UN-backed Congo troops killing civilians: Report
Johannesburg: A UN-backed Congolese military operation to oust rebels from eastern Congo has caused more civilian casualties than damage to rebels, with more than 1,400 people deliberately killed over a nine-month period, human rights groups said on Monday.
Human Rights Watch said it had documented "vicious and widespread" attacks against civilians by soldiers and rebels between January and September. Soldiers being fed and supplied with ammunition by the United Nations have killed civilians, gang-raped girls and cut the heads off some young men they accuse of being rebels or supporting the enemy, groups said.
"For every rebel combatant disarmed, one civilian has been killed, seven women and girls have been raped, six houses have been burned and destroyed and 900 people have been forced to flee their homes," British-based organisation Oxfam said.
Human Rights Watch said it documented the killings of 732 civilians between January and September by the Congolese army and troops from neighbouring Rwanda fighting alongside it. In the same period, it counted 701 civilians killed by the rebels they are fighting.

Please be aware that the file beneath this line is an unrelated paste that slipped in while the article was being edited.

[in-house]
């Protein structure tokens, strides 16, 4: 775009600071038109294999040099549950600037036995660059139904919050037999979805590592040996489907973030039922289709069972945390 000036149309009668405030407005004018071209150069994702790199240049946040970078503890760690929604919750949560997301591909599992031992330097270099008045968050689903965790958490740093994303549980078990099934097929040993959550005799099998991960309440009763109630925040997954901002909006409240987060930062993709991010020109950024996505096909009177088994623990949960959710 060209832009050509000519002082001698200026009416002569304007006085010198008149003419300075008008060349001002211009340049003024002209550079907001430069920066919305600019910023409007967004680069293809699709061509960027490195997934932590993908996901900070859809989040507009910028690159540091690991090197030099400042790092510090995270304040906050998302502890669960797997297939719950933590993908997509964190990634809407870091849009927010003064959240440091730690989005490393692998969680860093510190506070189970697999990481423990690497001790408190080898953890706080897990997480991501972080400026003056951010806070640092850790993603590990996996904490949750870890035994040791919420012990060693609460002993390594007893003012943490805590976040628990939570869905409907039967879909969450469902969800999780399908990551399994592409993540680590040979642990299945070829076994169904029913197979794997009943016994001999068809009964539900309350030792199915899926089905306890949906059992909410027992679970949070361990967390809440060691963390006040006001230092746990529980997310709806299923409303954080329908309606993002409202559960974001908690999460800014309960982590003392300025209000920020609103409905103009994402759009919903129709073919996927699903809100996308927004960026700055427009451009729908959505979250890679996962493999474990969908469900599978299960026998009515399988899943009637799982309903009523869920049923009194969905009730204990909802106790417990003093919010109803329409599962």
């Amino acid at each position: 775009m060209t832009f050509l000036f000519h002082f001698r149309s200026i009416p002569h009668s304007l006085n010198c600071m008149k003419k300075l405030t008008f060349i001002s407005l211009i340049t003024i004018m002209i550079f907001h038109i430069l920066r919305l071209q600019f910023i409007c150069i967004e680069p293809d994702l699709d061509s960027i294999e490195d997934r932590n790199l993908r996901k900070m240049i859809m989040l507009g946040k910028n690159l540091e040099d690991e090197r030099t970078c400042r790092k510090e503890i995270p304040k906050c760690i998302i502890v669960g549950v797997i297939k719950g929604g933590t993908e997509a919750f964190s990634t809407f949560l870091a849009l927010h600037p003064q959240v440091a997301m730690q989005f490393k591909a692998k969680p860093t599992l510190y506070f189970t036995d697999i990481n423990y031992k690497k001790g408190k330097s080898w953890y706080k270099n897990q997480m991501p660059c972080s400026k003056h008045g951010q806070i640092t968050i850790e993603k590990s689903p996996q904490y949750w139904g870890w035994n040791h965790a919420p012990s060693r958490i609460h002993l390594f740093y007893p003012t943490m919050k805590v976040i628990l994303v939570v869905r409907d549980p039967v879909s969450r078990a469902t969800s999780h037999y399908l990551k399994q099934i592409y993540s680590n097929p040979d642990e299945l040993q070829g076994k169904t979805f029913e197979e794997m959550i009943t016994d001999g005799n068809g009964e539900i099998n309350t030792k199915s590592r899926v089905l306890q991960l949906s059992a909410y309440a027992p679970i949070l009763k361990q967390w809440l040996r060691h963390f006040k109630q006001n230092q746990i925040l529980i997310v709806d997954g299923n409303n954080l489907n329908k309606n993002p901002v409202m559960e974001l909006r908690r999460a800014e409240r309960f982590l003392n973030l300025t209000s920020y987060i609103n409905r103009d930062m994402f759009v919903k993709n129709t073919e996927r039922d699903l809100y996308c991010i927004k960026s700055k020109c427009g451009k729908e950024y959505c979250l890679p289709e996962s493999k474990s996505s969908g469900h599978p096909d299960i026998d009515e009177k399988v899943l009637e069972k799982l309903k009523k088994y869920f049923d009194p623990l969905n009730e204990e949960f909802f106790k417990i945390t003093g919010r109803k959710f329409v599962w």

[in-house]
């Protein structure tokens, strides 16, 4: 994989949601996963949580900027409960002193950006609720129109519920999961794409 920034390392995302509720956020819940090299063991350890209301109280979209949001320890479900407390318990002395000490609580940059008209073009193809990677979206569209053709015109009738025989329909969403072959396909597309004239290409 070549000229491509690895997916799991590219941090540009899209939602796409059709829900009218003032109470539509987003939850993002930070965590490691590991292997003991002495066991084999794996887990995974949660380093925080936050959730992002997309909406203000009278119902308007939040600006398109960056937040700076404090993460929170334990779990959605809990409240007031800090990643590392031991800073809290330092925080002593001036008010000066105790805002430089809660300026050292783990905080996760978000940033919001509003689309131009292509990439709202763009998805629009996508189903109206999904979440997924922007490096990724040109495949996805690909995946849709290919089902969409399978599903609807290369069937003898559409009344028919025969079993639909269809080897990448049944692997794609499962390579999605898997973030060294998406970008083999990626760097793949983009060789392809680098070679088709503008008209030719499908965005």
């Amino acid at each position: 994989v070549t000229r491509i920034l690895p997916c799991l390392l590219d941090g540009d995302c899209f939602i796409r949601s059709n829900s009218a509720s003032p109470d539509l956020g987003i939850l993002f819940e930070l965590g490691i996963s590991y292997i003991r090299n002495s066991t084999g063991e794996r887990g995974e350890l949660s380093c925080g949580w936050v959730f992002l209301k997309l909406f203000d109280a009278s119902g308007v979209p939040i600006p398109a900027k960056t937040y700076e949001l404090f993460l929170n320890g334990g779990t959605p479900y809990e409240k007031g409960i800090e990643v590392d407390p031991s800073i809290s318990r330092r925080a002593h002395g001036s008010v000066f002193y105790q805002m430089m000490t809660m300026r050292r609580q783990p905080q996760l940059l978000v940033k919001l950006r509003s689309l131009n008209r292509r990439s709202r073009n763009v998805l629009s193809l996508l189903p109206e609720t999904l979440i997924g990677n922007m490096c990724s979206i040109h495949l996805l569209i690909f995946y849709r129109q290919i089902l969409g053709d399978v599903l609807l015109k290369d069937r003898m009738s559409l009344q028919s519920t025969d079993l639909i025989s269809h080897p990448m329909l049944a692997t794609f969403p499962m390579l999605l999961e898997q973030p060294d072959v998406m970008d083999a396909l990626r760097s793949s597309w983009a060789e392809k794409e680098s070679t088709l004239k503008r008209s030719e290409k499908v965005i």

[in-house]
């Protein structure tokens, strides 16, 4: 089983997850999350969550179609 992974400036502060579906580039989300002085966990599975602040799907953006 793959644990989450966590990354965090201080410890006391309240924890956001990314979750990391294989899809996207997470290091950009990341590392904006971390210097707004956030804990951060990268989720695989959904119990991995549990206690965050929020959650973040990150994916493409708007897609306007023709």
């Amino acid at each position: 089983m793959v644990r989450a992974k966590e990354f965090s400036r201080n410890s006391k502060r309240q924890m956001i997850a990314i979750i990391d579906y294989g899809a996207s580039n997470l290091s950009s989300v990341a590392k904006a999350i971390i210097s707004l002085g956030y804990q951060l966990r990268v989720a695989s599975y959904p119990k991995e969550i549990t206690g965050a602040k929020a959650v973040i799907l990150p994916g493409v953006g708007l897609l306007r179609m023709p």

"Some victims were tied together before their throats were, according to one witness, 'slit like chickens.' The majority of the victims were women, children, and the elderly," the group said.
More than 7,500 cases of sexual violence against women and girls were registered at health centres during that nine-month period, nearly double that of 2008 and likely representing only a fraction of the total.
Human Rights Watch said that the 19,000 peacekeepers in Congo — the biggest UN force in the world — must "immediately cease all support to the current military operation" until it can ensure there are no violations of international humanitarian law. The group also called for the UN to find "a new approach to protect civilians”.
"The UN peacekeepers are being put in an appalling situation where they are supporting an Army that is attacking its own population," it said.
The allegations come as Congo's President Joseph Kabila has asked the UN to draw up a schedule for the withdrawal of its forces, which have been in the country since 1999. The biggest UN accomplishment was overseeing Congo's first democratic elections in four decades, held in 2006. Kabila would have the peacekeepers withdraw before new elections scheduled for 2011.
Protecting civilians is the primary purpose of the UN peacekeepers, but they have struggled with a contradictory mandate that also requires them to support the Congolese Army.